|CALIFORNIA STATE LEGISLATURE|
Labor Contracting; client liability. Assembly Bill 1897 would hold a contracting business liable for any wage, workers’ compensation coverage and work safety violations committed by a contractor for any contract work performed for the contracting business, even though the contracting business did not have direct control over the working conditions of the contractor’s employees. The bill is Co-Sponsored by the California Labor Federation (Labor FED) and the Teamsters and is labor’s latest attempt at limiting or restricting businesses’ ability to use contract labor. This proposal is heavily supported by labor but is equally opposed to by the business community, including the California Cable & Telecommunications Association.
According to the Assembly Appropriations Committee, the adoption of AB 1897 would have a fiscal cost “in the range of $150,000 to $250,000″ for the state “to adopt regulations to administer and enforce the requirements of the bill.” Due to the fiscal impact of the measure, AB 1897 was held on “Suspense” in Assembly Appropriations Committee this week, along with other measures with fiscal costs, to be reconsidered for passage at a later date. CCTA is officially OPPOSED to this bill.
Privacy; Personal Information; Use of Credit Cards and Debit Cards. As introduced, Assembly Bill 1710 would have significantly restricted how businesses could collect and maintain customer information when using a credit or debit card for payment. However, the bill was recently amended to remove some of its more onerous provisions, including eliminating the applicability to paper records, reinstating provisions that exempt some encrypted data from the breech notice requirements, eliminating the requirement that breech notifications be provided to customers within 15 days of a security breech, and eliminating the mandate that businesses provide customers with two years of identity theft mitigation services when a security breech has occurred under all circumstances.
While the amendments have significantly improved the measure, the California Chamber of Commerce has identified several outstanding issues that need to also be addressed, including (1) the reference to a specific encryption standard which would become outdated as technology and standards improve; and (2) the requirement to notify “major state wide media” of a breach. In addition, the bill was amended to eliminate the requirement to provide identity theft mitigation services to customers when a security breech has occurred. However, if those services are provided they must be provided for two years.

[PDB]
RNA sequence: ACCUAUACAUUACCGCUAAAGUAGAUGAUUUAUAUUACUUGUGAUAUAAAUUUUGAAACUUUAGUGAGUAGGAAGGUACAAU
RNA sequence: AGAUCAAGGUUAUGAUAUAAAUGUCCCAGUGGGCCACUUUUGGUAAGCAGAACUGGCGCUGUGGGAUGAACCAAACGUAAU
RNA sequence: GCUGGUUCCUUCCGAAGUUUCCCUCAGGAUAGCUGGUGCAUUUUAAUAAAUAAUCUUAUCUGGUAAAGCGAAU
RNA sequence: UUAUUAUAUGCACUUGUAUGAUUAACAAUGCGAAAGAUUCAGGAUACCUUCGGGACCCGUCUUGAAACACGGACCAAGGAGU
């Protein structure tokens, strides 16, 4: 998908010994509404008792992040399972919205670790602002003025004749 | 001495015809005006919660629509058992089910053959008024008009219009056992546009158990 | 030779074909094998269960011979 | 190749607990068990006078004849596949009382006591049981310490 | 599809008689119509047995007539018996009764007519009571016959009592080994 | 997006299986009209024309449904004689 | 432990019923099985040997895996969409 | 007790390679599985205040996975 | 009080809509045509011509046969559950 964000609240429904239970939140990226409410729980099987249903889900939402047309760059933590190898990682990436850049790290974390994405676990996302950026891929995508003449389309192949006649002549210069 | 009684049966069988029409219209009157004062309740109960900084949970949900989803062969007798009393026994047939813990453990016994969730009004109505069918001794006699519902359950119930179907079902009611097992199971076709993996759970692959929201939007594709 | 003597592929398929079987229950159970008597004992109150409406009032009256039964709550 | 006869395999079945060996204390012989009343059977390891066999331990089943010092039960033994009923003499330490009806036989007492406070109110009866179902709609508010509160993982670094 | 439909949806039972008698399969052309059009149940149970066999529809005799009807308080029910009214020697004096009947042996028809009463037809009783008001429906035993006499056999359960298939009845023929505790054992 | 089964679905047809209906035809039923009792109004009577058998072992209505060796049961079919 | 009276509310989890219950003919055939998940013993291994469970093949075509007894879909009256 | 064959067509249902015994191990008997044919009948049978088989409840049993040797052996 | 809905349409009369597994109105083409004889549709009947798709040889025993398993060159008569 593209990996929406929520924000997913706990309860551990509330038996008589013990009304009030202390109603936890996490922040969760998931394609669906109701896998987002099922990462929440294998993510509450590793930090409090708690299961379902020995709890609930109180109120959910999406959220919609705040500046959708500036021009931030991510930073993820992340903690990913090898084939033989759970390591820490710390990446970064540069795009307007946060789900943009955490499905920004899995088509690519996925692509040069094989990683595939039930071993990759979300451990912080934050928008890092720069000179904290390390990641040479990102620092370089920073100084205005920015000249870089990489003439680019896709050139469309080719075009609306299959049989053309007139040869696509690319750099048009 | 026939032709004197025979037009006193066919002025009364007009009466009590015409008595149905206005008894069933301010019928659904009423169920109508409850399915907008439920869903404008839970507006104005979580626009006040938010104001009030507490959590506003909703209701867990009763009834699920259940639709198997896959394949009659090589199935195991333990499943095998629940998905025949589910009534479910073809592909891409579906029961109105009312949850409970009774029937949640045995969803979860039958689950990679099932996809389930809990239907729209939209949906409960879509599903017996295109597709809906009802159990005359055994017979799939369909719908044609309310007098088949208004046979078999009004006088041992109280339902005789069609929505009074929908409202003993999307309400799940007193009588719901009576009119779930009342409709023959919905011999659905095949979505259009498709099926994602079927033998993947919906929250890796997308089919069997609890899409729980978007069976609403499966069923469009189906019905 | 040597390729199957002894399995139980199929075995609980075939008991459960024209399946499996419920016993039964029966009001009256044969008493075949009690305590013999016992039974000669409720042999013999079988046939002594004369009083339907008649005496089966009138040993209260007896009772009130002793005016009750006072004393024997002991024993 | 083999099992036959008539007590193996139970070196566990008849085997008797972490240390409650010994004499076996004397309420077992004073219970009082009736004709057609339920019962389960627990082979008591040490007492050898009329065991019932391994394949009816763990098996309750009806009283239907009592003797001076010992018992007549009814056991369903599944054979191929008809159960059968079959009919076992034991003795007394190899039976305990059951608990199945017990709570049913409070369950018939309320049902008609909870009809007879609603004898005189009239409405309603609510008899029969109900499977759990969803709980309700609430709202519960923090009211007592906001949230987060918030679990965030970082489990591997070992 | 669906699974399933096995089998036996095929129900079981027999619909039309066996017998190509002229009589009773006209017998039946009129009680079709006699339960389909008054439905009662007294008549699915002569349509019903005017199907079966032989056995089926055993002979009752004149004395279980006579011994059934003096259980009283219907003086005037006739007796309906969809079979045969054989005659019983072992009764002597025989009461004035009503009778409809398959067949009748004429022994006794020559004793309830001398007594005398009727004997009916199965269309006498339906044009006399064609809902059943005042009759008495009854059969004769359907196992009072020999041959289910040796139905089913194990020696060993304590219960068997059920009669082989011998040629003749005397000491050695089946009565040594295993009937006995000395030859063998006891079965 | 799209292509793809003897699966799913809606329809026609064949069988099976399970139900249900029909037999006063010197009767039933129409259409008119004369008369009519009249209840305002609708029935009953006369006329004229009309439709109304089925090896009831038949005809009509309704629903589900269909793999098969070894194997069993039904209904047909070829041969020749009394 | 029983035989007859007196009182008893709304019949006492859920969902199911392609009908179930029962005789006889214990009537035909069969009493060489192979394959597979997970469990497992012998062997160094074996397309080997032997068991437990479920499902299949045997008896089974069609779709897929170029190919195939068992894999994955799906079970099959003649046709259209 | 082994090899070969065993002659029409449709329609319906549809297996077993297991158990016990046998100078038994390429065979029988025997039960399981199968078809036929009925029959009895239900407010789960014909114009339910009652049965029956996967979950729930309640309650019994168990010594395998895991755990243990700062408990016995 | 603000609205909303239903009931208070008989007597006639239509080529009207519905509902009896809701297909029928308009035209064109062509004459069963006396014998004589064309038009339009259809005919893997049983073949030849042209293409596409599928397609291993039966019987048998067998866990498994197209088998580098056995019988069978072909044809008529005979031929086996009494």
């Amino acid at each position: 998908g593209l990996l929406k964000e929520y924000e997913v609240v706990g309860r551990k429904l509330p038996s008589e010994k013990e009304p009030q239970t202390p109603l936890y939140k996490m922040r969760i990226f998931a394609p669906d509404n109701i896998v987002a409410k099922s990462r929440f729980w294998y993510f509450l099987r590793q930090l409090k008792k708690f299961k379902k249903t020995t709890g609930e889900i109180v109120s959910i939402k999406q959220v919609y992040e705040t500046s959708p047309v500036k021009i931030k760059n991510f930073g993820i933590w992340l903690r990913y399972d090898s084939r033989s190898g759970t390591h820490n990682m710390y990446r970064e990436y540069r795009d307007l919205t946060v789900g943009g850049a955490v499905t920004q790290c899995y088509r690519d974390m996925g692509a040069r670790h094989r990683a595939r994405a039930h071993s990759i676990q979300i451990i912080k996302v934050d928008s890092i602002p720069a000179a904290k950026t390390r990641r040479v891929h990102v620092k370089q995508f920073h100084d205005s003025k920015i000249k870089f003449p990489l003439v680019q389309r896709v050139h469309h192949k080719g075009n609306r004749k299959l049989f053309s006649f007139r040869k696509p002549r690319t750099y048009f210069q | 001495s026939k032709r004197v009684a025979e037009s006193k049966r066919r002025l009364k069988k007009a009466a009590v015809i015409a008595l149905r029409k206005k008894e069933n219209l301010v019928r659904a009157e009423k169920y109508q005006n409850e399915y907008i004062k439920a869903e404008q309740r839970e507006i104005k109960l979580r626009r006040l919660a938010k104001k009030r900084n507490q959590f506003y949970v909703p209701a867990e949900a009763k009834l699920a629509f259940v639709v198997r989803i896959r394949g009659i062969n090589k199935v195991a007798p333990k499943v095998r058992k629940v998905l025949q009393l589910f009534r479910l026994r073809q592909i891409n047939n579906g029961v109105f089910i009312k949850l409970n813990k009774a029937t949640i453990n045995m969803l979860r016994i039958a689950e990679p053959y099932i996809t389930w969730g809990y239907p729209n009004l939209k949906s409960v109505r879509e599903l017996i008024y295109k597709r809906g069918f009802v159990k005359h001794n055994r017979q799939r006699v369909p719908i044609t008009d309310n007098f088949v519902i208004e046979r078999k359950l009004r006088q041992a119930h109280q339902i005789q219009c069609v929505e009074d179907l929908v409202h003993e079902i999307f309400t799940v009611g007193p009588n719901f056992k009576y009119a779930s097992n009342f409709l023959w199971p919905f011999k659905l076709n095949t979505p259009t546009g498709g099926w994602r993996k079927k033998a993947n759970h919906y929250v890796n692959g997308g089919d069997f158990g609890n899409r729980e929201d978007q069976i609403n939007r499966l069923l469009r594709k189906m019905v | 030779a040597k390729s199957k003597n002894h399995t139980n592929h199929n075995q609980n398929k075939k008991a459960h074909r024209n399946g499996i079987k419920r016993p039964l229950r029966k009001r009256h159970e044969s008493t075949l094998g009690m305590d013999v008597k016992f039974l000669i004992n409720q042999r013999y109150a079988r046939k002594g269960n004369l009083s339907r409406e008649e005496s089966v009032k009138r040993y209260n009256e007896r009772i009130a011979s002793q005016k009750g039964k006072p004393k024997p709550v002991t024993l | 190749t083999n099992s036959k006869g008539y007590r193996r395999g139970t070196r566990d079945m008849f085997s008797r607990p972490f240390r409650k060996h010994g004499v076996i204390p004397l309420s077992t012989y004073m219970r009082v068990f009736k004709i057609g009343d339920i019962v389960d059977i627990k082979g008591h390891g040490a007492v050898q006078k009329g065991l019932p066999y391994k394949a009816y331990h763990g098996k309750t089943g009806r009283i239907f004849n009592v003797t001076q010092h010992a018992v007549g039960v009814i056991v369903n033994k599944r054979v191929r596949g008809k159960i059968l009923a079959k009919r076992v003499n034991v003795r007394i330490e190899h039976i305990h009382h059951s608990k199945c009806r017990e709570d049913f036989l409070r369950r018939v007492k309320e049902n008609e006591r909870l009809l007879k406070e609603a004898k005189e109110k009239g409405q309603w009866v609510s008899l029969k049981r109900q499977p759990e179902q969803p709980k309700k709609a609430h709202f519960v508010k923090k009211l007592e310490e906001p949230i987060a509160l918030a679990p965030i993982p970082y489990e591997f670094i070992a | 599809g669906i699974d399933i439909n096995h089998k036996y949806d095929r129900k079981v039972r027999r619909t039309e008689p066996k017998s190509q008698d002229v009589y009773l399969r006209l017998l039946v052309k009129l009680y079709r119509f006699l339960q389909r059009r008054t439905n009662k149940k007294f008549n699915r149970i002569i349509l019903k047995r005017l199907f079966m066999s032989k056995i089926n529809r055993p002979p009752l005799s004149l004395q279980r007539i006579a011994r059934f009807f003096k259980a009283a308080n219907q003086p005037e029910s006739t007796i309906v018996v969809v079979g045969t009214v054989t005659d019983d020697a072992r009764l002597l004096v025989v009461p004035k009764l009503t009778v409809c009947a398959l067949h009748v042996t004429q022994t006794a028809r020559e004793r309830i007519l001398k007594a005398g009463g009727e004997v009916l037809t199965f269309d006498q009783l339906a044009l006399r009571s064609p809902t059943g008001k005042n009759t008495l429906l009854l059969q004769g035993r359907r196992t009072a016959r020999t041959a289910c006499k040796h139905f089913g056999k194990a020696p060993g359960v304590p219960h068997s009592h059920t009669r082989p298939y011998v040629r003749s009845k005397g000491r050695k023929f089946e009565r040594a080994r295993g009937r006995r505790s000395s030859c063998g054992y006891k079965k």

AB 1710 was heard and approved (8-3) in the Assembly Banking & Finance Committee this week. Prior to approving the measure in committee, the Author adopted an additional amendment to clarify that this proposal would not apply to “incidental” use of Social Security Numbers when its use “is necessary to identify the individual in order to accomplish a legitimate business purpose.” The measure now moves to the Assembly Floor for consideration.
School Finance; Broadband Infrastructure Fund. Assembly Bill 2319 (Bonilla) would provide K-12 schools with adequate Internet capacity to support new content standards and assessments, and support the integration of common core academic content standards in instruction for grades K-12 for the purpose of improving the academic performance of students. Specifically, the bill would create the Broadband Infrastructure Fund to provide K-12 school districts with $700 million to install, lease, or purchase “last mile” fiber connectivity to their schools. The California Department of Education would allocate the funding to areas with limited broadband capacity.
The Author has worked closely with the Corporation for Education Networks in California (CENIC) and the K-12 High Speed Network in the development of the bill. According to the K-12 High Speed Network, roughly 40 percent of California schools in both rural and urban counties do not have adequate Internet connection speeds to support 21st century learning. In whole numbers, this represents more than 10,000 schools and two million students. Adequate is considered to be 100 megabits.
CCTA and member companies met with the Author and supporters of the measure this week to discuss the bill. While everyone agreed that having adequate technology available to schools was important, cable and telco industry representatives question the magnitude of the problem and have requested documentation identifying the specific schools without adequate broadband connections. The main concern raised is the use of government funds to compete with private broadband investments. The Author agreed that government should not encourage or support broadband overbuilds. CCTA and members will review the data provided by the bill supporters and access the accuracy of the research.